GHS backs govt, Zipline agreement

Dr Anthony Nsiah Asare,Director-General,GHS

Dr Anthony Nsiah Asare,Director-General,GHS

THE Ghana Health Service (GHS) has defended government’s decision to engage the services of Zipline Ghana Limited to use drones in the delivery of essential drugs and blood to enhance health delivery in the country, dismissing the Minority’s claim that the deal was fraught with corruption.

 

The vote on the deal in Parliament was deferred on Monday after the Minority had raised the red flag over the amount involved and the lack of regulatory approval for the agreement to go through, though the Majority had parried away the allegations.

 

But the Director General of the GHS), Dr Nsiah Asare, at a press conference in Accra yesterday, said using drones would make it easy to access hard-to-reach areas of the country.

 

According to Dr Nsiah Asare, the use of the drones would make the delivery of blood products, anti-snake and children vaccines to more than 5,000 Community-based Health Planning and Services (CHPS) Compounds and health centres across the country.

 

With this technology and the timely delivery of such drugs, Dr Nsiah Asare said, avoidable deaths of women from bleeding at birth and people bitten by snakes would be prevented.

 

Per the agreement, seen by the Ghanaian Times, the Ministry of Health bears no risk for installation, operation and maintenance.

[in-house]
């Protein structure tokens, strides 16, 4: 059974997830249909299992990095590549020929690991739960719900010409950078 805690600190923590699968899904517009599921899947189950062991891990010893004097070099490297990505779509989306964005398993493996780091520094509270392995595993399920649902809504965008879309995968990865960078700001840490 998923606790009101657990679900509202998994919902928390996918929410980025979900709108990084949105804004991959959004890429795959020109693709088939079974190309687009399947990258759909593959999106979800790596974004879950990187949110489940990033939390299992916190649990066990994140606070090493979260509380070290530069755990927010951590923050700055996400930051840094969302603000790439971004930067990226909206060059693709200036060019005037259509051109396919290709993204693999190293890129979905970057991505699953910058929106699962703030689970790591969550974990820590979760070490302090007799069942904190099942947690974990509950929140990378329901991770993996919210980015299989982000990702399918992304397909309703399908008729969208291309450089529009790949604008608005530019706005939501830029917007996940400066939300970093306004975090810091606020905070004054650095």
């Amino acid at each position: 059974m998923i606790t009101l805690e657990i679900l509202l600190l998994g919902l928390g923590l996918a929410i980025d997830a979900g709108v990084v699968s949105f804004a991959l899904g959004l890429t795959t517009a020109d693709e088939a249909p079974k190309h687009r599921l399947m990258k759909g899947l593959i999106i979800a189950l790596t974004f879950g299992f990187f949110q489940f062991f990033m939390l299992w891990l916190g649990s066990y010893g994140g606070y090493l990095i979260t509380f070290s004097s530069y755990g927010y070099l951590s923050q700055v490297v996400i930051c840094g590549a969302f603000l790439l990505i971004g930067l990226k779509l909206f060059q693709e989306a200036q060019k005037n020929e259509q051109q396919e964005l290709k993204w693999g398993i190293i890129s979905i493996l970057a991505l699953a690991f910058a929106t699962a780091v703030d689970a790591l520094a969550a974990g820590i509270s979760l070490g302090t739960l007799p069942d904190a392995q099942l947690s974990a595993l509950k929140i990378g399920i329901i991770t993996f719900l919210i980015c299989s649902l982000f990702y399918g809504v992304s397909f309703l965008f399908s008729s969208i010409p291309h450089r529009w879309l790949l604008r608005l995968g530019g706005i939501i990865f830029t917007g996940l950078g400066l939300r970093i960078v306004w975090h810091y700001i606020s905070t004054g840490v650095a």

The Health Ministry, the agreement said in part that, only pays when Zipline succeeds in setting up four distribution centres and meets the performance specifications agreed to.

 

To run for four years, Zipline stands to pocket US$88,000 monthly per a distribution centre when fully deployed, a figure the Minority has disputed and pegged at US$145,000.

 

The cost, to be borne by telecommunication giant MTN, Tullow Oil and the Ghana National Petroleum Commission, Zipline guarantees average emergency delivery time of less than an hour and at least 150 flights daily and expected to carry a weight of between 1.5 two kilogrammes to remote areas.

 

Making reference to Eastern African country, Rwanda, which uses the technology to distribute essential medicines to remote areas, Dr Nsiah said Ghana had no excuse to be left behind but to take advantage of the technology to improve health care delivery in the country.

 

Ghana’s drones under the Zipline agreement, compared to Rwanda, Dr Nsiah Asare said would be larger to ensure efficiency in health care delivery in Ghana.

 

The use of drones in the delivery of essential drugs, the GHS boss said was in line with the vision of the Service to capitalise on the use of technology to facilitate health care delivery.

 

The first distribution service centre, he said, would be at Suhum with the venues for the remaining three yet to be determined calling on the Minority to support the initiative.

BY JULIUS YAO PETETSI 

 

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